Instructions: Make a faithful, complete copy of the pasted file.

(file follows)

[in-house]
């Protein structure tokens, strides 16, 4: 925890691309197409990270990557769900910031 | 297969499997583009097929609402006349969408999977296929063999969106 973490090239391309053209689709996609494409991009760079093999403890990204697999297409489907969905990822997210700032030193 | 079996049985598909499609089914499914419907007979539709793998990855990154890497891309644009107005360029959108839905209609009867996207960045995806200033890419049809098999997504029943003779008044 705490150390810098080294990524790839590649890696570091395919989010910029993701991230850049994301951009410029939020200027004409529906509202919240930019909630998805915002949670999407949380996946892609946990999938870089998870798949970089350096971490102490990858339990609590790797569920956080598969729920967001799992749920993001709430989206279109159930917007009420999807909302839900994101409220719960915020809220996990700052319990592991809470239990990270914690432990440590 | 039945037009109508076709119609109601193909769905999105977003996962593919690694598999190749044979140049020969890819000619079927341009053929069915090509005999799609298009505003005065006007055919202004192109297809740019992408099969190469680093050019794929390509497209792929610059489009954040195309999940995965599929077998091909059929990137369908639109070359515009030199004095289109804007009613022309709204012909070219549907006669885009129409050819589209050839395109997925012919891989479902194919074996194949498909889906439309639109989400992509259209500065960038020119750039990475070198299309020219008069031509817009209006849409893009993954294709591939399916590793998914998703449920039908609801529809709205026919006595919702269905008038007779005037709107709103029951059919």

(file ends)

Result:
[in-house]
């Protein structure tokens, strides 16, 4: 925890691309197409990270990557769900910031 | 297969499997583009097929609402006349969408999977296929063999969106 973490090239391309053209689709996609494409991009760079093999403890990204697999297409489907969905990822997210700032030193 | 079996049985598909499609089914499914419907007979539709793998990855990154890497891309644009107005360029959108839905209609009867996207960045995806200033890419049809098999997504029943003779008044 705490150390810098080294990524790839590649890696570091395919989010910029993701991230850049994301951009410029939020200027004409529906509202919240930019909630998805915002949670999407949380996946892609946990999938870089998870798949970089350096971490102490990858339990609590790797569920956080598969729920967001799992749920993001709430989206279109159930917007009420999807909302839900994101409220719960915020809220996990700052319990592991809470239990990270914690432990440590 | 039945037009109508076709119609109601193909769905999105977003996962593919690694598999190749044979140049020969890819000619079927341009053929069915090509005999799609298009505003005065006007055919202004192109297809740019992408099969190469680093050019794929390509497209792929610059489009954040195309999940995965599929077998091909059929990137369908639109070359515009030199004095289109804007009613022309709204012909070219549907006669885009129409050819589209050839395109997925012919891989479902194919074996194949498909889906439309639109989400992509259209500065960038020119750039990475070198299309020219008069031509817009209006849409893009993954294709591939399916590793998914998703449920039908609801529809709205026919006595919702269905008038007779005037709107709103029951059919």